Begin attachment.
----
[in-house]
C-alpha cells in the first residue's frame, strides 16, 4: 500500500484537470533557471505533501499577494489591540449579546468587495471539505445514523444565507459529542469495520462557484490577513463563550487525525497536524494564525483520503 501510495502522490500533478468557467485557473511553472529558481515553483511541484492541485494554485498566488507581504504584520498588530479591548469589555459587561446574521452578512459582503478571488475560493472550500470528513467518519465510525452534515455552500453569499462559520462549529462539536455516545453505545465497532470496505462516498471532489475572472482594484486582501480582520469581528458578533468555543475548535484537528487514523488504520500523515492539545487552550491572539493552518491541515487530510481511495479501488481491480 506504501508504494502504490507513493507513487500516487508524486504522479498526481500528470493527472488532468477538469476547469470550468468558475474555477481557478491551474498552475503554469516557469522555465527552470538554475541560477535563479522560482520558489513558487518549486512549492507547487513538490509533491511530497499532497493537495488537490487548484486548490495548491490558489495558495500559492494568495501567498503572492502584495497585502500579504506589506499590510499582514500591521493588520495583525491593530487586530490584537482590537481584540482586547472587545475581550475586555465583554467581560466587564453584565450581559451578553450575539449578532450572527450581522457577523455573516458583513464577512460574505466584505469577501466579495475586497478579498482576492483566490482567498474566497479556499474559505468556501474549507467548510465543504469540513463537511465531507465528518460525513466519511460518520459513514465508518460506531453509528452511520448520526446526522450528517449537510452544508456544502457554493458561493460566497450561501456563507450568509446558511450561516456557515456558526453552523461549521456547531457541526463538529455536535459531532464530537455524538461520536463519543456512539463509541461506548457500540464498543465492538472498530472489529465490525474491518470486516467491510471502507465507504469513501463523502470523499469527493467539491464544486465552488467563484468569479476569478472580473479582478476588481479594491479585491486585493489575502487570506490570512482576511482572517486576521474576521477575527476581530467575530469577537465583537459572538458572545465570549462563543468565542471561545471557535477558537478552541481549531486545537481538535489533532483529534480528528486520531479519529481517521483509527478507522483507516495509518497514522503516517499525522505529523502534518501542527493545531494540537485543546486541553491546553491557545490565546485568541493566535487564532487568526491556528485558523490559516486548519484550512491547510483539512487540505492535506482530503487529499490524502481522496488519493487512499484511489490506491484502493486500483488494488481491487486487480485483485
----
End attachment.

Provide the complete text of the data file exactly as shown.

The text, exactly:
[in-house]
C-alpha cells in the first residue's frame, strides 16, 4: 500500500484537470533557471505533501499577494489591540449579546468587495471539505445514523444565507459529542469495520462557484490577513463563550487525525497536524494564525483520503 501510495502522490500533478468557467485557473511553472529558481515553483511541484492541485494554485498566488507581504504584520498588530479591548469589555459587561446574521452578512459582503478571488475560493472550500470528513467518519465510525452534515455552500453569499462559520462549529462539536455516545453505545465497532470496505462516498471532489475572472482594484486582501480582520469581528458578533468555543475548535484537528487514523488504520500523515492539545487552550491572539493552518491541515487530510481511495479501488481491480 506504501508504494502504490507513493507513487500516487508524486504522479498526481500528470493527472488532468477538469476547469470550468468558475474555477481557478491551474498552475503554469516557469522555465527552470538554475541560477535563479522560482520558489513558487518549486512549492507547487513538490509533491511530497499532497493537495488537490487548484486548490495548491490558489495558495500559492494568495501567498503572492502584495497585502500579504506589506499590510499582514500591521493588520495583525491593530487586530490584537482590537481584540482586547472587545475581550475586555465583554467581560466587564453584565450581559451578553450575539449578532450572527450581522457577523455573516458583513464577512460574505466584505469577501466579495475586497478579498482576492483566490482567498474566497479556499474559505468556501474549507467548510465543504469540513463537511465531507465528518460525513466519511460518520459513514465508518460506531453509528452511520448520526446526522450528517449537510452544508456544502457554493458561493460566497450561501456563507450568509446558511450561516456557515456558526453552523461549521456547531457541526463538529455536535459531532464530537455524538461520536463519543456512539463509541461506548457500540464498543465492538472498530472489529465490525474491518470486516467491510471502507465507504469513501463523502470523499469527493467539491464544486465552488467563484468569479476569478472580473479582478476588481479594491479585491486585493489575502487570506490570512482576511482572517486576521474576521477575527476581530467575530469577537465583537459572538458572545465570549462563543468565542471561545471557535477558537478552541481549531486545537481538535489533532483529534480528528486520531479519529481517521483509527478507522483507516495509518497514522503516517499525522505529523502534518501542527493545531494540537485543546486541553491546553491557545490565546485568541493566535487564532487568526491556528485558523490559516486548519484550512491547510483539512487540505492535506482530503487529499490524502481522496488519493487512499484511489490506491484502493486500483488494488481491487486487480485483485